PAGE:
Erasmus: learning and knowing more, especially about oneself

Since the year 1987, when 3,244 students headed to different European universities to study abroad, the number of Erasmus programs have been growing non-stop.

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Since the year 1987, when 3,244 students headed to different European universities to study abroad, the number of Erasmus programs have been growing non-stop so much that, over the last couple years, private entities have joined this project with initiatives such as the Santander Erasmus Scholarships, which are promoted by Banco Santander, starting its second edition in this course.


At one time when mobility was accessible only by a few people, Erasmo of Rotterdam paid a visit to several European Universities and defended education as a priority for the development of modern society. Therefore, when the European Union resolved to start a program in the late 80s that let young people study, be trained and get experience abroad, logically the name of this Dutch humanist and theologian inspired the name of the popular program Erasmus.

After 27 years connecting Europe, Erasmus+ was started in 2014, the European Program of Education, Training, Youth and Sport for the period 2014-2020. Over all these years, more than 4 million people (including students, professors, teachers, trainers, educators and workers in the youth field) have had the possibility of moving across Europe in order to boost their training and promote their working perspectives and personal development. 14,700 million euros, around 2 million students, around 25,000 strategic associations and more than 150 alliances for knowledge established by 1,500 institutions of higher education and companies, are some of the figures that show the magnitude of this program.

Over its 32 years of experience, different private entities have been showing their interest in a program which has become one of the pillars of higher education in Europe. Banco Santander is one of them. Two years ago, the entity presided over by Ana Botín resolved to start Santander Erasmus Scholarships mainly aimed at promoting the equality of opportunities and inclusion, besides recognizing the academic excellence of students because, for the Executive Chairman of the Group, “This program is a clear example of promoting the equality of opportunities and academic excellence, because excellence should be inclusive and contribute to the general interest and equity”.

The second edition of the program counts on the support of the Ministry of Economy, Innovation and Universities and CRUE Spanish Universities, and it will be financed by almost 2 million euros to grant 5,152 scholarships and aid of 3,200, 500 and 150 euros. To select the students who will be granted with the scholarships of the largest amounts, which imply 25% of the funds of the program, the universities should value the academic record and the situations of vulnerability, taking into account belonging to underprivileged communities or a recognized disability of more than 33%. Concerning the scholarships of 500 euros and the aid of 150 euros, the criteria is based on the academic background, but the centers will give priority to the students in situations of vulnerability.

Open the mind to new experiences

For several months, Alejandro Villaluenga belongs to the big family Erasmus. From the Universidad Complutense de Madrid, this young man will stay until early February in the Italian city of Bologna, where he attends his fourth year of Law. He has been one of the beneficiaries of the program boosted by Banco Santander for the course 2019/2020.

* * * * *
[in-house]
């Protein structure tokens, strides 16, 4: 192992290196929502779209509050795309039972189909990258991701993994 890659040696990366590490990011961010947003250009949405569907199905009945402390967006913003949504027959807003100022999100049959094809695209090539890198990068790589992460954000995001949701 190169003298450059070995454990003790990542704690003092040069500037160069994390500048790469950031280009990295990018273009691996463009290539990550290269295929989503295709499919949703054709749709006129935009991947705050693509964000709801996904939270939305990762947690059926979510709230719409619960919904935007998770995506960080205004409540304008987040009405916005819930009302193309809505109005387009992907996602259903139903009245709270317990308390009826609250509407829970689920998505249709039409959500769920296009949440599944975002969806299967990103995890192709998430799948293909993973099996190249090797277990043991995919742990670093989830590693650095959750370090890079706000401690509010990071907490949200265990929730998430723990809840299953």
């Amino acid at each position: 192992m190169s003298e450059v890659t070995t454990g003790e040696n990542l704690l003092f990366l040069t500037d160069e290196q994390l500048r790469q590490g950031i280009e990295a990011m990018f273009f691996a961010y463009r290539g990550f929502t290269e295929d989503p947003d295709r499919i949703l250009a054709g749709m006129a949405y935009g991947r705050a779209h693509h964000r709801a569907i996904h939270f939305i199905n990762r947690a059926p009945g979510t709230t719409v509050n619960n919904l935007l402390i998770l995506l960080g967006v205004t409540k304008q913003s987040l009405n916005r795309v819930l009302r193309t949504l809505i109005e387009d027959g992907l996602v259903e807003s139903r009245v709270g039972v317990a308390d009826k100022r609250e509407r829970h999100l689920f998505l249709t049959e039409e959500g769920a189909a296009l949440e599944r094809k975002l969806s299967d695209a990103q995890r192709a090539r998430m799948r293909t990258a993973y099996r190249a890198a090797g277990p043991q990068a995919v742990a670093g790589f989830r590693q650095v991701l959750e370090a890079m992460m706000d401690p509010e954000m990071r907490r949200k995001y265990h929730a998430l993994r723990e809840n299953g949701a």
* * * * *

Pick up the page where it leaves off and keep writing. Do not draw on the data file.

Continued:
Being sure that the Erasmus stage can be one of the most grateful experiences for a student, Alejandro always was clear about living a similar experience abroad, “because it opens your mind towards other points of view, showing a vision different to what you get used, not only about the academic field, but also the social one”, he said by phone from this city located at the north of Italy, where you can breathe the university life in every corner. An idea that accompanied him since, while in the Secondary School where attended A levels, he wrote close to his desk the sentence “Open mind for a different view”.

This young man from Madrid selected Bologna following the steps of his father, who also studied in the Italian city thanks to Erasmus, besides “In my family there has always been a really close relationship with Italy, where we travel a lot”. As a typical university city, Bologna counts on a very international university where young people from all over the world study, “and it is really rewarding”, Alejandro states, who lives in student housing where most of them are from Italy. In this regard, he explains that although there are not many ways of living Erasmus as individuals, basically there are two options: you can go only together with your peers from your country or leave your comfort zone, meet people from all the world, learn a different language and live as the people of the country where you are living, in this case, Italians”. Alejandro opted for the second option and he says that he would do it again.

For Ana Botín, Executive Chairman of Banco Santander, “Europe is more inclusive and stronger with programs such as Erasmus+”. A statement that Alejandro extrapolates to his personal situation because, thanks to the experience he is living, “I got more independence, became more determined in facing typical problems when you are in an unknown environment and, in short, I learned that every goal I reach is a way of gaining self-esteem”. That’s the way he encourages other young people not to think twice and to live an adventure that, besides making them grow in the academic field, it will help them know new cultures, people and ways of life, but especially “to get to know yourself”.

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